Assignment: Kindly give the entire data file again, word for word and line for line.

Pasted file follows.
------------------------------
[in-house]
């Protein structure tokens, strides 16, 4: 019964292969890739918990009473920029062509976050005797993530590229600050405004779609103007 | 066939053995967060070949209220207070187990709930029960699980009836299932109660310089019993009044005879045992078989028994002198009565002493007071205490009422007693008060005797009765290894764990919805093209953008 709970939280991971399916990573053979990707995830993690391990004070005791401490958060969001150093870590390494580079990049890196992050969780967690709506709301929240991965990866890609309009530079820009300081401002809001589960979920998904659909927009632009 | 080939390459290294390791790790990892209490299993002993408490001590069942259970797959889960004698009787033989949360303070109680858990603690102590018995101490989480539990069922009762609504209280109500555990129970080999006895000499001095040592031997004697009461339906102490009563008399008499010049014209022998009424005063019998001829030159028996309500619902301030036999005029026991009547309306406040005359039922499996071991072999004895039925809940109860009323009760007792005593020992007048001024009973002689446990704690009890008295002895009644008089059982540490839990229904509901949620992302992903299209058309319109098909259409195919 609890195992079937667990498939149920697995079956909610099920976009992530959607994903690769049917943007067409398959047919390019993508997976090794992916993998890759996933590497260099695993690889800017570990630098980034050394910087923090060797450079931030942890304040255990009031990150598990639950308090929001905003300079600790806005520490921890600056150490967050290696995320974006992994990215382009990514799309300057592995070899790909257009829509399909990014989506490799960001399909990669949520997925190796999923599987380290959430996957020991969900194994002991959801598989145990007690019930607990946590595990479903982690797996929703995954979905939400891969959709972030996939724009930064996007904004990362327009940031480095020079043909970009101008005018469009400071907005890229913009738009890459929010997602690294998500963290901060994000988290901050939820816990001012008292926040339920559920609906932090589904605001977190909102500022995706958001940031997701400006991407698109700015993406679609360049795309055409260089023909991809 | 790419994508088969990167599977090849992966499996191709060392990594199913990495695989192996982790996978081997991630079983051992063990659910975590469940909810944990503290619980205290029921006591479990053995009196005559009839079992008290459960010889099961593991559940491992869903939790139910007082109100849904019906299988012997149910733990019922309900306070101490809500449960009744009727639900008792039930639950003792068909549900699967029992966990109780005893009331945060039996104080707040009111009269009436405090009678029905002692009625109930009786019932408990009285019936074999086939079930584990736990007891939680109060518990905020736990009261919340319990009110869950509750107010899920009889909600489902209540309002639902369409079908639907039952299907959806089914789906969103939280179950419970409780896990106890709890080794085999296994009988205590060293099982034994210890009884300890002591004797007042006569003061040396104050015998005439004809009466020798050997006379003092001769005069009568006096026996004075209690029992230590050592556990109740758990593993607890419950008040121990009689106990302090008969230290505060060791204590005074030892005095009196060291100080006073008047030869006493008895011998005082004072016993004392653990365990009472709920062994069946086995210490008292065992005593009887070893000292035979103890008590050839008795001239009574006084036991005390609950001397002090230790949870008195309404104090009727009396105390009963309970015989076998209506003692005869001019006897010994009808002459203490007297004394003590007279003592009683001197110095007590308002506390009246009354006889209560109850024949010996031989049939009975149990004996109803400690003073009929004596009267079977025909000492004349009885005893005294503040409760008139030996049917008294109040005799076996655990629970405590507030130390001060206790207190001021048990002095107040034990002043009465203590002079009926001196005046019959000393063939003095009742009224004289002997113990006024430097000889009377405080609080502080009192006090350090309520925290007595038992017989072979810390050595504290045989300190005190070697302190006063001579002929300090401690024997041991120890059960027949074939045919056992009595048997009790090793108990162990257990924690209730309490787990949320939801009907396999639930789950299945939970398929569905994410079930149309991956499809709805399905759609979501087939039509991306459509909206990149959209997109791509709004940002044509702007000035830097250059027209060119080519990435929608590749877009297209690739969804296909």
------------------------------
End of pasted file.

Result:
[in-house]
């Protein structure tokens, strides 16, 4: 019964292969890739918990009473920029062509976050005797993530590229600050405004779609103007 | 066939053995967060070949209220207070187990709930029960699980009836299932109660310089019993009044005879045992078989028994002198009565002493007071205490009422007693008060005797009765290894764990919805093209953008 709970939280991971399916990573053979990707995830993690391990004070005791401490958060969001150093870590390494580079990049890196992050969780967690709506709301929240991965990866890609309009530079820009300081401002809001589960979920998904659909927009632009 | 080939390459290294390791790790990892209490299993002993408490001590069942259970797959889960004698009787033989949360303070109680858990603690102590018995101490989480539990069922009762609504209280109500555990129970080999006895000499001095040592031997004697009461339906102490009563008399008499010049014209022998009424005063019998001829030159028996309500619902301030036999005029026991009547309306406040005359039922499996071991072999004895039925809940109860009323009760007792005593020992007048001024009973002689446990704690009890008295002895009644008089059982540490839990229904509901949620992302992903299209058309319109098909259409195919 609890195992079937667990498939149920697995079956909610099920976009992530959607994903690769049917943007067409398959047919390019993508997976090794992916993998890759996933590497260099695993690889800017570990630098980034050394910087923090060797450079931030942890304040255990009031990150598990639950308090929001905003300079600790806005520490921890600056150490967050290696995320974006992994990215382009990514799309300057592995070899790909257009829509399909990014989506490799960001399909990669949520997925190796999923599987380290959430996957020991969900194994002991959801598989145990007690019930607990946590595990479903982690797996929703995954979905939400891969959709972030996939724009930064996007904004990362327009940031480095020079043909970009101008005018469009400071907005890229913009738009890459929010997602690294998500963290901060994000988290901050939820816990001012008292926040339920559920609906932090589904605001977190909102500022995706958001940031997701400006991407698109700015993406679609360049795309055409260089023909991809 | 790419994508088969990167599977090849992966499996191709060392990594199913990495695989192996982790996978081997991630079983051992063990659910975590469940909810944990503290619980205290029921006591479990053995009196005559009839079992008290459960010889099961593991559940491992869903939790139910007082109100849904019906299988012997149910733990019922309900306070101490809500449960009744009727639900008792039930639950003792068909549900699967029992966990109780005893009331945060039996104080707040009111009269009436405090009678029905002692009625109930009786019932408990009285019936074999086939079930584990736990007891939680109060518990905020736990009261919340319990009110869950509750107010899920009889909600489902209540309002639902369409079908639907039952299907959806089914789906969103939280179950419970409780896990106890709890080794085999296994009988205590060293099982034994210890009884300890002591004797007042006569003061040396104050015998005439004809009466020798050997006379003092001769005069009568006096026996004075209690029992230590050592556990109740758990593993607890419950008040121990009689106990302090008969230290505060060791204590005074030892005095009196060291100080006073008047030869006493008895011998005082004072016993004392653990365990009472709920062994069946086995210490008292065992005593009887070893000292035979103890008590050839008795001239009574006084036991005390609950001397002090230790949870008195309404104090009727009396105390009963309970015989076998209506003692005869001019006897010994009808002459203490007297004394003590007279003592009683001197110095007590308002506390009246009354006889209560109850024949010996031989049939009975149990004996109803400690003073009929004596009267079977025909000492004349009885005893005294503040409760008139030996049917008294109040005799076996655990629970405590507030130390001060206790207190001021048990002095107040034990002043009465203590002079009926001196005046019959000393063939003095009742009224004289002997113990006024430097000889009377405080609080502080009192006090350090309520925290007595038992017989072979810390050595504290045989300190005190070697302190006063001579002929300090401690024997041991120890059960027949074939045919056992009595048997009790090793108990162990257990924690209730309490787990949320939801009907396999639930789950299945939970398929569905994410079930149309991956499809709805399905759609979501087939039509991306459509909206990149959209997109791509709004940002044509702007000035830097250059027209060119080519990435929608590749877009297209690739969804296909």